Airline fares throughout North America are the lowest they've been in 6-8 years.

In some cases you can fly for about half of what it cost last year.

Remember, when coming to Red Lake you have a couple of choices when it comes to flying.

You can either fly right into Red Lake or fly to Winnipeg, rent a car and drive to Red Lake.

Find out more about flying up here by clicking on How to Fly to Red Lake, Ontario.

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Wednesday, March 11, 2009

Old Miles Mine makes a good hike

Bear print above door
Miles Mine headframe

When you're at Bow Narrows Camp this summer you might consider taking a hike up to the Miles Mine, one of the abandoned gold mines at the west end of Red Lake.

It's a little more than a half-mile to the mine from the end of Trout Bay and the trail is usually in pretty good shape.

Like several of the other gold mines at the west end, this one was started in the '30s and didn't re-open after a devastating forest fire a half dozen years later.

All these gold mines were vertical shafts, nor horizontal into a mountain like you see in the cowboy movies. All that can be seen of the mine itself is a hole in the ground which is full of water. Don't get near the shaft as it is possible that the rubble around it can collapse into the hole.
Also, stay away from the old headframe. If it hasn't fallen down since I took these photos it could any day.
The Miles Mine also has a few remnants of buildings including a shack about two-thirds of the way up the trail to the mine that a very large bear left his mark on.

Bears like to scratch trees to mark their territory, but this one left his claw print on the tarpaper above the door to the shack. I don't know if it impressed other bears but I find it awesome. To give you some perspective on how high this is, my brother-in-law Gord Cooper in the photo is 6 feet, 3 inches tall and he can't stretch to where the bear reached.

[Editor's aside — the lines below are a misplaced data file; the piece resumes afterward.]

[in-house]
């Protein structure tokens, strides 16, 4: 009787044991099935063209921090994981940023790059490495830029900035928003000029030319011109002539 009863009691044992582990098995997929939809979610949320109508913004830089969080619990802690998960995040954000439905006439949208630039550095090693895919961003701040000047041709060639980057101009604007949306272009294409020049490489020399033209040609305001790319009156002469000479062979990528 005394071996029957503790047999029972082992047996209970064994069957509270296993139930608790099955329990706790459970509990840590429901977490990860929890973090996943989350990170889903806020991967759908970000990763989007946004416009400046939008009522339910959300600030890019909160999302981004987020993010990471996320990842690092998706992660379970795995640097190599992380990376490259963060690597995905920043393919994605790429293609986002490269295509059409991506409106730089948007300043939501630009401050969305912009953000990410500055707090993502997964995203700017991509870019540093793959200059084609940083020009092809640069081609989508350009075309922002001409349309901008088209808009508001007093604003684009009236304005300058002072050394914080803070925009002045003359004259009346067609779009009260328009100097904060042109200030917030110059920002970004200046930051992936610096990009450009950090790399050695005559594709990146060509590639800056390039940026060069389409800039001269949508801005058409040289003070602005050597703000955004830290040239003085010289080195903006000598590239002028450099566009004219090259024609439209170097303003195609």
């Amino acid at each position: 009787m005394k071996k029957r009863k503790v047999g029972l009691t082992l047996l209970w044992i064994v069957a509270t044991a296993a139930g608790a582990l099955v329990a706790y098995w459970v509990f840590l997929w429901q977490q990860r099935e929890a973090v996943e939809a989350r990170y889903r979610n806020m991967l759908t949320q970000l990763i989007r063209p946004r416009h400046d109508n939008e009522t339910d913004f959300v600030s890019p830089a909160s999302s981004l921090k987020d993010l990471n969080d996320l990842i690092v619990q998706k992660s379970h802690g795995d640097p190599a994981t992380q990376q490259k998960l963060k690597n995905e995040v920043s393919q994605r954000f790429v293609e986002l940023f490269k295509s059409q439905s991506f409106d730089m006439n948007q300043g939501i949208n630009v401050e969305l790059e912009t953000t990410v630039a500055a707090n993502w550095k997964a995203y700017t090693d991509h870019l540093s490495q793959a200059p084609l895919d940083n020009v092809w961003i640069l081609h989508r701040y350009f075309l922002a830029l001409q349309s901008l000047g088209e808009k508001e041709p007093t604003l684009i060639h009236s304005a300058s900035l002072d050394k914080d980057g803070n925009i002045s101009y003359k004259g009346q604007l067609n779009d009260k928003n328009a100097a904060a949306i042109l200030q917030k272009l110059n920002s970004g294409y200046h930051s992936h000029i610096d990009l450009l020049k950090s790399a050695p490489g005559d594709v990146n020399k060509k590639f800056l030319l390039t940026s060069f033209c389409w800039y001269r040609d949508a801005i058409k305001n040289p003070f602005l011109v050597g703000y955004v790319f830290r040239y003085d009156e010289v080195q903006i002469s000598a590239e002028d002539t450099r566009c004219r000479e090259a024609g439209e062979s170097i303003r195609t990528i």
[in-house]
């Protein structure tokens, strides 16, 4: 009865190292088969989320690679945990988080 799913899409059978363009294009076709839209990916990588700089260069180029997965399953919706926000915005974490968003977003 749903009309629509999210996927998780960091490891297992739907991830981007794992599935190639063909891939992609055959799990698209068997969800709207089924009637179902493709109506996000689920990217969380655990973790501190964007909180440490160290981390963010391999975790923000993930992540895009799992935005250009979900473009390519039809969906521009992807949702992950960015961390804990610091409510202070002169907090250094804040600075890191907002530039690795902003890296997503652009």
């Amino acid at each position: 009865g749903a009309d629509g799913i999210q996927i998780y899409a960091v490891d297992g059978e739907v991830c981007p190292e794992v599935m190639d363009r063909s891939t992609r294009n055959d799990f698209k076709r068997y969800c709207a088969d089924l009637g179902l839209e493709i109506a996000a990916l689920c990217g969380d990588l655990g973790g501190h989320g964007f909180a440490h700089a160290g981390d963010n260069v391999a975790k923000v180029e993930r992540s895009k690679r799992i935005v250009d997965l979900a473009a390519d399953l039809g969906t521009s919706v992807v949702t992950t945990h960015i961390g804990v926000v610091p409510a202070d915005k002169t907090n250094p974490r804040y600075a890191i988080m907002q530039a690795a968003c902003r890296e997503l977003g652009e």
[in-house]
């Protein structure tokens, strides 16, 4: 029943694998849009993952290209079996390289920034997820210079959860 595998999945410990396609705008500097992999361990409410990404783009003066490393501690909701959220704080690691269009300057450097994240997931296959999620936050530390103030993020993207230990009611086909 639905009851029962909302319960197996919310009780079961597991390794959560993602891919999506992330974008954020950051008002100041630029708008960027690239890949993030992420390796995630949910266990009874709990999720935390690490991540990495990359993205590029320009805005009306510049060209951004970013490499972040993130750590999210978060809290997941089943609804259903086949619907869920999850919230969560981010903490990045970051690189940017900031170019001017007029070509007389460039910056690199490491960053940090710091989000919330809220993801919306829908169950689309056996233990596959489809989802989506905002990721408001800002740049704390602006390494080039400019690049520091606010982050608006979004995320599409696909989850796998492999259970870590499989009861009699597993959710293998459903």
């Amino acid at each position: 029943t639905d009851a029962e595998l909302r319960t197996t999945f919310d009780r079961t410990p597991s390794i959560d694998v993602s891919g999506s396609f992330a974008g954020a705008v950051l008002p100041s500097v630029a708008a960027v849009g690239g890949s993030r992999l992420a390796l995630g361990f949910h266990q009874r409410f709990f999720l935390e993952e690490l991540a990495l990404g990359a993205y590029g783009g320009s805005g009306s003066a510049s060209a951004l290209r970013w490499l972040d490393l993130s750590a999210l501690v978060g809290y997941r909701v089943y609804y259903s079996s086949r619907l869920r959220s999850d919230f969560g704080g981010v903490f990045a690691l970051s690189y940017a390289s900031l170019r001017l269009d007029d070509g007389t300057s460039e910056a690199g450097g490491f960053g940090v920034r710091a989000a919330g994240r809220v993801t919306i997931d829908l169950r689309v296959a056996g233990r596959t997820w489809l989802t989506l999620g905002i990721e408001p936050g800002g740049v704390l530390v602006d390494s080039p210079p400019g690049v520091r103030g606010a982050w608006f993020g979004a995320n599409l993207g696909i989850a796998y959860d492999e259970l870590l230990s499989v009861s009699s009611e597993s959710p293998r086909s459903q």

You can search through the tailing pile from the mine to see if you can find any gold. All of these mines found some, just not enough to make a go of it. There's also some rusty old equipment laying around, some of it old steam-engines that provided the power in those days.
Mostly the trip to the mine is just an interesting walk. The trail cuts through a mixed forest of quaking aspen and white spruce.

The Trout Bay end of the trail usually shows a lot of beaver activity with felled trees and peeled limbs lying around.

There are frequently moose, timber wolf and bear tracks and scat on the trail. You'll probably see a few ruffed grouse or even spruce grouse on this walk.

There are newer trails made up by the mine but I would advise not taking any of these. They were made by prospectors and mine exploration outfits and don't really lead anywhere. They can also be confusing. You don't want to get lost. It's best just to go straight to the mine and then straight back to your boat.

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Sunday, March 8, 2009

Snow fleas are the first signs of spring

snow fleas on the snow
With each passing day the sun gets higher in the sky and the temperature gets warmer.

One of the very first signs of spring are the appearance of snow fleas, tiny insect-like creatures called springtails, a type of hexapod, that are best seen in footprints in the snow on a sunny day when the temperature is near to melting.